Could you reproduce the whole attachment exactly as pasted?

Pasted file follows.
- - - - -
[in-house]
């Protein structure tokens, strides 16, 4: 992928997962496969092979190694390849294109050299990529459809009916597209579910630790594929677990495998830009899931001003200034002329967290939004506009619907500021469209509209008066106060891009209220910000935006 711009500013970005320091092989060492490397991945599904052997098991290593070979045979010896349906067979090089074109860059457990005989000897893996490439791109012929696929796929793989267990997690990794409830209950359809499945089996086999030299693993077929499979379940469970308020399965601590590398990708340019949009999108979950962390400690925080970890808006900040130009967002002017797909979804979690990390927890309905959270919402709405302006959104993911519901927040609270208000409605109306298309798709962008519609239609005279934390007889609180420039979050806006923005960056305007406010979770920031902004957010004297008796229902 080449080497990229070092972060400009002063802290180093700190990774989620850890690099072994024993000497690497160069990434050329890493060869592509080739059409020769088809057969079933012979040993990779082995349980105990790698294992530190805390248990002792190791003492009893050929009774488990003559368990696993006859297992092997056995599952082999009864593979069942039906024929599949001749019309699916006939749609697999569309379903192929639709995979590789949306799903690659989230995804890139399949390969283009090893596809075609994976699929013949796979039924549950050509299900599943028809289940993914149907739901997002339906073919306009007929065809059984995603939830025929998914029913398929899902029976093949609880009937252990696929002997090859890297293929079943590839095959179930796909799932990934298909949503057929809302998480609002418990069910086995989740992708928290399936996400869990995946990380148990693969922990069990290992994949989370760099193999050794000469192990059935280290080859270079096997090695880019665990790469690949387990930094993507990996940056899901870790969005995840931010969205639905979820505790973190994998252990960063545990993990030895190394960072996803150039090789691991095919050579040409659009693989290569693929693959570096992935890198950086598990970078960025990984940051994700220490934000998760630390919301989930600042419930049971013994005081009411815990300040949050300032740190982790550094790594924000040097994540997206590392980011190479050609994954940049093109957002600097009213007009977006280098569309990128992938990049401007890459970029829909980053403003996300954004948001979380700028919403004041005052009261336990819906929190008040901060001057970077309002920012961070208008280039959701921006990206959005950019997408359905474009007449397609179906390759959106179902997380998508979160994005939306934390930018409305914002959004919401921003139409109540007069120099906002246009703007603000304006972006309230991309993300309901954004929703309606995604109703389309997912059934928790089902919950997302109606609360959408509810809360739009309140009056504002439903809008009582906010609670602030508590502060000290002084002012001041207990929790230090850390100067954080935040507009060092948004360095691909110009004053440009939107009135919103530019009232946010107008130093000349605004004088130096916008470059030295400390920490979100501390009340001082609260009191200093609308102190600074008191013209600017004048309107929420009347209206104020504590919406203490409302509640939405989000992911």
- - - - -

[in-house]
């Protein structure tokens, strides 16, 4: 992928997962496969092979190694390849294109050299990529459809009916597209579910630790594929677990495998830009899931001003200034002329967290939004506009619907500021469209509209008066106060891009209220910000935006 711009500013970005320091092989060492490397991945599904052997098991290593070979045979010896349906067979090089074109860059457990005989000897893996490439791109012929696929796929793989267990997690990794409830209950359809499945089996086999030299693993077929499979379940469970308020399965601590590398990708340019949009999108979950962390400690925080970890808006900040130009967002002017797909979804979690990390927890309905959270919402709405302006959104993911519901927040609270208000409605109306298309798709962008519609239609005279934390007889609180420039979050806006923005960056305007406010979770920031902004957010004297008796229902 080449080497990229070092972060400009002063802290180093700190990774989620850890690099072994024993000497690497160069990434050329890493060869592509080739059409020769088809057969079933012979040993990779082995349980105990790698294992530190805390248990002792190791003492009893050929009774488990003559368990696993006859297992092997056995599952082999009864593979069942039906024929599949001749019309699916006939749609697999569309379903192929639709995979590789949306799903690659989230995804890139399949390969283009090893596809075609994976699929013949796979039924549950050509299900599943028809289940993914149907739901997002339906073919306009007929065809059984995603939830025929998914029913398929899902029976093949609880009937252990696929002997090859890297293929079943590839095959179930796909799932990934298909949503057929809302998480609002418990069910086995989740992708928290399936996400869990995946990380148990693969922990069990290992994949989370760099193999050794000469192990059935280290080859270079096997090695880019665990790469690949387990930094993507990996940056899901870790969005995840931010969205639905979820505790973190994998252990960063545990993990030895190394960072996803150039090789691991095919050579040409659009693989290569693929693959570096992935890198950086598990970078960025990984940051994700220490934000998760630390919301989930600042419930049971013994005081009411815990300040949050300032740190982790550094790594924000040097994540997206590392980011190479050609994954940049093109957002600097009213007009977006280098569309990128992938990049401007890459970029829909980053403003996300954004948001979380700028919403004041005052009261336990819906929190008040901060001057970077309002920012961070208008280039959701921006990206959005950019997408359905474009007449397609179906390759959106179902997380998508979160994005939306934390930018409305914002959004919401921003139409109540007069120099906002246009703007603000304006972006309230991309993300309901954004929703309606995604109703389309997912059934928790089902919950997302109606609360959408509810809360739009309140009056504002439903809008009582906010609670602030508590502060000290002084002012001041207990929790230090850390100067954080935040507009060092948004360095691909110009004053440009939107009135919103530019009232946010107008130093000349605004004088130096916008470059030295400390920490979100501390009340001082609260009191200093609308102190600074008191013209600017004048309107929420009347209206104020504590919406203490409302509640939405989000992911």